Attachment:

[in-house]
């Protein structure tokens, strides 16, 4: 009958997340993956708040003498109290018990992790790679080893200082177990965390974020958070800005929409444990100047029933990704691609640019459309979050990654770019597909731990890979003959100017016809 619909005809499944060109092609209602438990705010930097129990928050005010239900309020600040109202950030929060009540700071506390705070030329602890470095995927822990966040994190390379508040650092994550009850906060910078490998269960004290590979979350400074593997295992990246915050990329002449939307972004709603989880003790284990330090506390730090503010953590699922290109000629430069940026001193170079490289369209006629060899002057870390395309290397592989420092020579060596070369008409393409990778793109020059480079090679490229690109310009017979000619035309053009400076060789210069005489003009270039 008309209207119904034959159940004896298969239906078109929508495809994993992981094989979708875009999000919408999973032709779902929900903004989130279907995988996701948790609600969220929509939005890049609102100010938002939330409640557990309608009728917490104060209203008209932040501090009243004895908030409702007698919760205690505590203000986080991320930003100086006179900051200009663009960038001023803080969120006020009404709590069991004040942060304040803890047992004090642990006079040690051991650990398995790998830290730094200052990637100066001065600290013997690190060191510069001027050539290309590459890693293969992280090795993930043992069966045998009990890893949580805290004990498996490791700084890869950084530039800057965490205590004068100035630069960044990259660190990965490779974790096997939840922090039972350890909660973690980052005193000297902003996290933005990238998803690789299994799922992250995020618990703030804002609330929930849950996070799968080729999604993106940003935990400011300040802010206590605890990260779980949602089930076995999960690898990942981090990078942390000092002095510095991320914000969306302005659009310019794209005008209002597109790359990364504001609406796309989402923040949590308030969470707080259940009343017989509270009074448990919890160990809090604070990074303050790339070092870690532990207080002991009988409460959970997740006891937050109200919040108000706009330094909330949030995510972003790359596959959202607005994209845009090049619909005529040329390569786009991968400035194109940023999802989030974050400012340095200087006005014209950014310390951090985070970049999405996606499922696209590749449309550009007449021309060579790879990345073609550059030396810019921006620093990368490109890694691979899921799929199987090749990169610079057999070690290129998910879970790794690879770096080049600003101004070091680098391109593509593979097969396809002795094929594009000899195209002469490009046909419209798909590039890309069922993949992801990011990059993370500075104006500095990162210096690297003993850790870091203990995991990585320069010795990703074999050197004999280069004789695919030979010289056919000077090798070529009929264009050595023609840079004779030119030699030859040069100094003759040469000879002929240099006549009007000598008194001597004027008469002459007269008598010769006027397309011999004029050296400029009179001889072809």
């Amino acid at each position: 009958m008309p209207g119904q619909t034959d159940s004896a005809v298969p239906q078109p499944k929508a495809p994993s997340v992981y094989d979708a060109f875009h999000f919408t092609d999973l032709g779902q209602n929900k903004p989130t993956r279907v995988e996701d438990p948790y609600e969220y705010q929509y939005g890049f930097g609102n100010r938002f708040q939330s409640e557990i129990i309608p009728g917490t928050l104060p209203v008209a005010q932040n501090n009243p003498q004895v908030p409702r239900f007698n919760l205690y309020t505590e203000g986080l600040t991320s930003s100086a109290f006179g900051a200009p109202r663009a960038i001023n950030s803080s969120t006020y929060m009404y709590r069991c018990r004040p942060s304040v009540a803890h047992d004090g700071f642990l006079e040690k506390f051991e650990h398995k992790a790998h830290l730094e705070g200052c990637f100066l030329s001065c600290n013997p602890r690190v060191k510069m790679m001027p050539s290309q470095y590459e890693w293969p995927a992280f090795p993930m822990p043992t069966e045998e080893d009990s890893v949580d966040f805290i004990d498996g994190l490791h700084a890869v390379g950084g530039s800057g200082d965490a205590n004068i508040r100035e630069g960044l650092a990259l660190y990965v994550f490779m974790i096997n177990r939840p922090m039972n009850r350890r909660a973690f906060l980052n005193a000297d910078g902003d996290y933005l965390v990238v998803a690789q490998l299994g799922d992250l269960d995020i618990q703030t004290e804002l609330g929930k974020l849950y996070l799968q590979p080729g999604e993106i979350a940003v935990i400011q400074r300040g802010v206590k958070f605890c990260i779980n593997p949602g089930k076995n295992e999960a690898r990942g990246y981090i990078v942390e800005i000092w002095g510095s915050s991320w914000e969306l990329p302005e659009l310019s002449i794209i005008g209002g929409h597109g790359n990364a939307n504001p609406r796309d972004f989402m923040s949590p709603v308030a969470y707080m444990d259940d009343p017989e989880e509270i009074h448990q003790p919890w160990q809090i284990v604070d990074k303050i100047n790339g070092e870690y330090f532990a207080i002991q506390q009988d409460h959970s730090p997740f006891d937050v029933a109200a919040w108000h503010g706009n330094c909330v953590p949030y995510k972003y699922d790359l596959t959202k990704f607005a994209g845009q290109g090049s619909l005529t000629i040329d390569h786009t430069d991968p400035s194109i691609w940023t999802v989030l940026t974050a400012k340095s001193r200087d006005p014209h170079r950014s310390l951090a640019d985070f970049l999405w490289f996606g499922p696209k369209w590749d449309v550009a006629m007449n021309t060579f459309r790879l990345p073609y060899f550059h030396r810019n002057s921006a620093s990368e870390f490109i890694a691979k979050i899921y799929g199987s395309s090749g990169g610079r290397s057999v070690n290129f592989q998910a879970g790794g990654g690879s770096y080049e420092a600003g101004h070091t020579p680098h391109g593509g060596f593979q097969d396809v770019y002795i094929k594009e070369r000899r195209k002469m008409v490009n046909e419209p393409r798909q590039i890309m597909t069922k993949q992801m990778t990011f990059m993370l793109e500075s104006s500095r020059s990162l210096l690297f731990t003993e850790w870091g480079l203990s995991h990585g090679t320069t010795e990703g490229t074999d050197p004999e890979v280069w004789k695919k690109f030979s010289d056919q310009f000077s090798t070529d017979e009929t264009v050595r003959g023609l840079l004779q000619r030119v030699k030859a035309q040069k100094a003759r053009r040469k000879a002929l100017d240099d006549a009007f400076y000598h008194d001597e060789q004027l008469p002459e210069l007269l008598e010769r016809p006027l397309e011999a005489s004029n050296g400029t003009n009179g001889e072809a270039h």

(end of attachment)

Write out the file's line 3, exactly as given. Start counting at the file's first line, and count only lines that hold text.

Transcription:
């Amino acid at each position: 009958m008309p209207g119904q619909t034959d159940s004896a005809v298969p239906q078109p499944k929508a495809p994993s997340v992981y094989d979708a060109f875009h999000f919408t092609d999973l032709g779902q209602n929900k903004p989130t993956r279907v995988e996701d438990p948790y609600e969220y705010q929509y939005g890049f930097g609102n100010r938002f708040q939330s409640e557990i129990i309608p009728g917490t928050l104060p209203v008209a005010q932040n501090n009243p003498q004895v908030p409702r239900f007698n919760l205690y309020t505590e203000g986080l600040t991320s930003s100086a109290f006179g900051a200009p109202r663009a960038i001023n950030s803080s969120t006020y929060m009404y709590r069991c018990r004040p942060s304040v009540a803890h047992d004090g700071f642990l006079e040690k506390f051991e650990h398995k992790a790998h830290l730094e705070g200052c990637f100066l030329s001065c600290n013997p602890r690190v060191k510069m790679m001027p050539s290309q470095y590459e890693w293969p995927a992280f090795p993930m822990p043992t069966e045998e080893d009990s890893v949580d966040f805290i004990d498996g994190l490791h700084a890869v390379g950084g530039s800057g200082d965490a205590n004068i508040r100035e630069g960044l650092a990259l660190y990965v994550f490779m974790i096997n177990r939840p922090m039972n009850r350890r909660a973690f906060l980052n005193a000297d910078g902003d996290y933005l965390v990238v998803a690789q490998l299994g799922d992250l269960d995020i618990q703030t004290e804002l609330g929930k974020l849950y996070l799968q590979p080729g999604e993106i979350a940003v935990i400011q400074r300040g802010v206590k958070f605890c990260i779980n593997p949602g089930k076995n295992e999960a690898r990942g990246y981090i990078v942390e800005i000092w002095g510095s915050s991320w914000e969306l990329p302005e659009l310019s002449i794209i005008g209002g929409h597109g790359n990364a939307n504001p609406r796309d972004f989402m923040s949590p709603v308030a969470y707080m444990d259940d009343p017989e989880e509270i009074h448990q003790p919890w160990q809090i284990v604070d990074k303050i100047n790339g070092e870690y330090f532990a207080i002991q506390q009988d409460h959970s730090p997740f006891d937050v029933a109200a919040w108000h503010g706009n330094c909330v953590p949030y995510k972003y699922d790359l596959t959202k990704f607005a994209g845009q290109g090049s619909l005529t000629i040329d390569h786009t430069d991968p400035s194109i691609w940023t999802v989030l940026t974050a400012k340095s001193r200087d006005p014209h170079r950014s310390l951090a640019d985070f970049l999405w490289f996606g499922p696209k369209w590749d449309v550009a006629m007449n021309t060579f459309r790879l990345p073609y060899f550059h030396r810019n002057s921006a620093s990368e870390f490109i890694a691979k979050i899921y799929g199987s395309s090749g990169g610079r290397s057999v070690n290129f592989q998910a879970g790794g990654g690879s770096y080049e420092a600003g101004h070091t020579p680098h391109g593509g060596f593979q097969d396809v770019y002795i094929k594009e070369r000899r195209k002469m008409v490009n046909e419209p393409r798909q590039i890309m597909t069922k993949q992801m990778t990011f990059m993370l793109e500075s104006s500095r020059s990162l210096l690297f731990t003993e850790w870091g480079l203990s995991h990585g090679t320069t010795e990703g490229t074999d050197p004999e890979v280069w004789k695919k690109f030979s010289d056919q310009f000077s090798t070529d017979e009929t264009v050595r003959g023609l840079l004779q000619r030119v030699k030859a035309q040069k100094a003759r053009r040469k000879a002929l100017d240099d006549a009007f400076y000598h008194d001597e060789q004027l008469p002459e210069l007269l008598e010769r016809p006027l397309e011999a005489s004029n050296g400029t003009n009179g001889e072809a270039h």